Warm sunlight gleamed through the windows of the small office that housed the headquarters for Musana. Hundreds of handcrafted necklaces hung on the walls, and pictures of the artisans who made them sat just off to the side, the smiles on the women’s faces warm and inviting.
“Musana means sunlight,” said Melissa Sevy, one of Musana’s founders. “That’s what these women do, bring light to their communities.”
In 2009, Sevy, along with 30 other students from BYU, visited Lugazi, Uganda, with HELP International as volunteers and directors working in the local communities for four months. Seeing all the hard circumstances in which the women lived inspired Sevy and a few others to make a change.
“We got to know the women in the community; several of them we were working closely with, and they were so happy to have work,” Sevy said. “In Lugazi, in the majority of homes the woman has economic burden, but there are no jobs for women. Bright, capable women, but there’s just very little opportunity to make enough to send their kids to school or have nutritious food or even get medical care.”
Sevy co-founded Musana in 2009 with Kristen Wade and Rebbeca Burgon, two other students on the same trip to Uganda. She said they were concerned about what would happen to these women after they left, as these local women relied mostly on work from students and volunteers, and came up with an idea that could create self-sustaining work to help and teach them.
“We were looking for ways to help them help themselves,” Sevy said. “While we were living there, we loved seeing the jewelry on the local market and said, ‘Let’s do this.’”
Although they formed a viable nonprofit organization and had good intentions, Sevy said, the three of them were naive and had no idea what they were getting themselves into.
“At that point we were not really business minded; we were more third-world development,” Sevy said. “We just kind of started it and have had to learn what we are doing as we go along.”
Sevy graduated from BYU with a master’s degree in public health in 2009 and teaches as an adjunct at both BYU and UVU. As a firm public health advocate, she integrates theories she has learned in the field into Musana’s initiative, empowering the women of Lugazi with knowledge and skills.
“Our health program with our artisans and the community is a big part of our initiative,” Sevy said. “The three aspects that are part of our education program for our artisans are health, entrepreneurship and literacy in English. Through that, plus their salary, our goal is to break the cycle of poverty through women.”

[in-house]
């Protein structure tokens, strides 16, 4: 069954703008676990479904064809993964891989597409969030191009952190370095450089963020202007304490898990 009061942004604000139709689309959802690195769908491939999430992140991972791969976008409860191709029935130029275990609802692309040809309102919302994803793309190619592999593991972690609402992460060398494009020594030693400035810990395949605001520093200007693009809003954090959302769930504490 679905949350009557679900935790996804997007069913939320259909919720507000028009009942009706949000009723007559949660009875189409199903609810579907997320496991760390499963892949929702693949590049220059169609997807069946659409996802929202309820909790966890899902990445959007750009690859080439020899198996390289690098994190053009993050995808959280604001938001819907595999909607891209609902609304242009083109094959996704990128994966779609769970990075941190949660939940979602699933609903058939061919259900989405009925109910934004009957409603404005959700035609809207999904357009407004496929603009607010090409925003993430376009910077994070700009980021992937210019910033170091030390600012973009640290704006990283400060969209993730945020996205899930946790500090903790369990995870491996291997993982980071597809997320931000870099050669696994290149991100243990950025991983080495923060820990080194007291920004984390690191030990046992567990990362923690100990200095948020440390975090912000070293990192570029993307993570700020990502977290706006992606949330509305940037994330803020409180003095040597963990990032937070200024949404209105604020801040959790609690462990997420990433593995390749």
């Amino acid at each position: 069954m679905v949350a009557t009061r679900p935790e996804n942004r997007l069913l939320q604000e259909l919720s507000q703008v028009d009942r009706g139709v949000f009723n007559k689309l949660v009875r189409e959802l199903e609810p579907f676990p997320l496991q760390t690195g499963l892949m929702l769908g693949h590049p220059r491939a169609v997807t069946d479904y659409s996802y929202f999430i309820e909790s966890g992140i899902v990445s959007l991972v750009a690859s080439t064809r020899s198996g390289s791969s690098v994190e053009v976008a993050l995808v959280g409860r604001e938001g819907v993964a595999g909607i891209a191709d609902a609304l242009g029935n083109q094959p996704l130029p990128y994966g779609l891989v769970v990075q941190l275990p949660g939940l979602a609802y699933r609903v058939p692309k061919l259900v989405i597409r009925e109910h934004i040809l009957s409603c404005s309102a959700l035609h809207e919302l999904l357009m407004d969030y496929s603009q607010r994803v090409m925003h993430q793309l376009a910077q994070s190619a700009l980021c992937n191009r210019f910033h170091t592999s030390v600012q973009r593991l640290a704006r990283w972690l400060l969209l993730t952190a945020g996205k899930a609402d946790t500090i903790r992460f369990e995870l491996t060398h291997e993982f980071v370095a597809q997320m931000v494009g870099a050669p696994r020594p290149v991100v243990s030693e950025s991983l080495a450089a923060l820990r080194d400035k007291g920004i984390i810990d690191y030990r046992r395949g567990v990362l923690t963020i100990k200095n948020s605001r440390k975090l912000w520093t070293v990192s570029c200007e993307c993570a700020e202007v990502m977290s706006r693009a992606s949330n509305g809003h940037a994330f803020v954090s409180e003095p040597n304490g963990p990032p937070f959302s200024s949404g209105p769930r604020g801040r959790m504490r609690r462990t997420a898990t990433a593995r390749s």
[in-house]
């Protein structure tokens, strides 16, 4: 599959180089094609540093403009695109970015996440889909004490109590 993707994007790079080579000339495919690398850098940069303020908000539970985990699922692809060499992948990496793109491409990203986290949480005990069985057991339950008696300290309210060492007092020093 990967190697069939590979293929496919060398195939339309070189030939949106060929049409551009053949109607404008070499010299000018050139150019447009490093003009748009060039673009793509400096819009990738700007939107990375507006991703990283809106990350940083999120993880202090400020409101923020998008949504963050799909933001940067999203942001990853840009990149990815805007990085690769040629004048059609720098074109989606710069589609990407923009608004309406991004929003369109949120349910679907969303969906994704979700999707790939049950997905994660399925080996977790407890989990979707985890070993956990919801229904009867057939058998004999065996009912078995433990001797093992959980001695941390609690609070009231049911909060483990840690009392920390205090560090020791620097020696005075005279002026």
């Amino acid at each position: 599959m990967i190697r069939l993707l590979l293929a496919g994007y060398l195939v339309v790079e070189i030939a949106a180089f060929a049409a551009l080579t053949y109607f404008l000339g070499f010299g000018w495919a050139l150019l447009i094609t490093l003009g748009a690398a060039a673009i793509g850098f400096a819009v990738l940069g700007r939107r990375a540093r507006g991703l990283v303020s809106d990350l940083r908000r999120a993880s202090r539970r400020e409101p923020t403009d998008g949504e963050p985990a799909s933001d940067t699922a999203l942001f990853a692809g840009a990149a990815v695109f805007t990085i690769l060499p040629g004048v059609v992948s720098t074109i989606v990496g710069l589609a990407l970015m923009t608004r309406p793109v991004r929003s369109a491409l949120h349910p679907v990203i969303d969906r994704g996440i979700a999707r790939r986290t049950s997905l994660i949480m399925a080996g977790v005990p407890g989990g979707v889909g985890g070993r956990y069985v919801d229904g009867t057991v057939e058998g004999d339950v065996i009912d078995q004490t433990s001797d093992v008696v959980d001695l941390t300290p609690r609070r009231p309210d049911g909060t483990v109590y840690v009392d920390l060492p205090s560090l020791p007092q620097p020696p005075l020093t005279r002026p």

Abbey Crandall, a 24-year-old public health major from Ramstein, Rheinland-Pfalz, Germany, is an intern with Musana and said she was inspired by Sevy’s passion.
“I first met Melissa when she came to my public health class and did a presentation on her occupation and the various projects she had done,” Crandall said. “I remember when she was giving her presentation I kept thinking how awesome she was.”
Crandall said she became involved because she really loved what Musana was about and the dedication that Sevy and the other interns have toward social change.
“The sky’s the limit with her,” Crandall said. “She’s the most optimistic and positive person I know. She’s very passionate about what she does.”
Sevy’s passion can be seen in all aspects of her life, both personal and professional. An avid adventure seeker, Sevy said she loves being outdoors hiking or mountain biking. She is also personable and friendly, a skill that has served her well in her profession. Scott Stoller, 24, a public relations major from Mesa, Arizona, and also an intern with Musana, said he was nervous to meet Sevy upon first hearing about her.
“I thought she was going to be extremely intense, but when I sat down and met with her, she was like my best friend,” Stoller said. “She’s very sociable and genuine.”
Musana’s marketing director, Linden Baker, has worked many long nights with Sevy and said it is amazing how well they work together, given how much time they spend together.
“Melissa and I are soulmates,” Baker joked. “We are both the type of people that get along with most people, and we bounce ideas really well off of each other, and we end up coming up with great collaborations and ideas together.”
Sevy agreed that they made a good team. “Our strengths are very different,” she said. “We can have way different perspectives and hash it out with each other and then get to the best solution.”
Baker remarked that their relationship is more like siblings, and they are never worried about hurting each other’s feelings. She said their blatant honesty as friends and coworkers has contributed to much of their success with Musana.
“We both care that much about Musana that if we weren’t as honest as we are now, it would never work,” Baker said.
Sevy’s love for Musana has helped it grow from an idea in the minds of three volunteers to a fully functioning nonprofit business.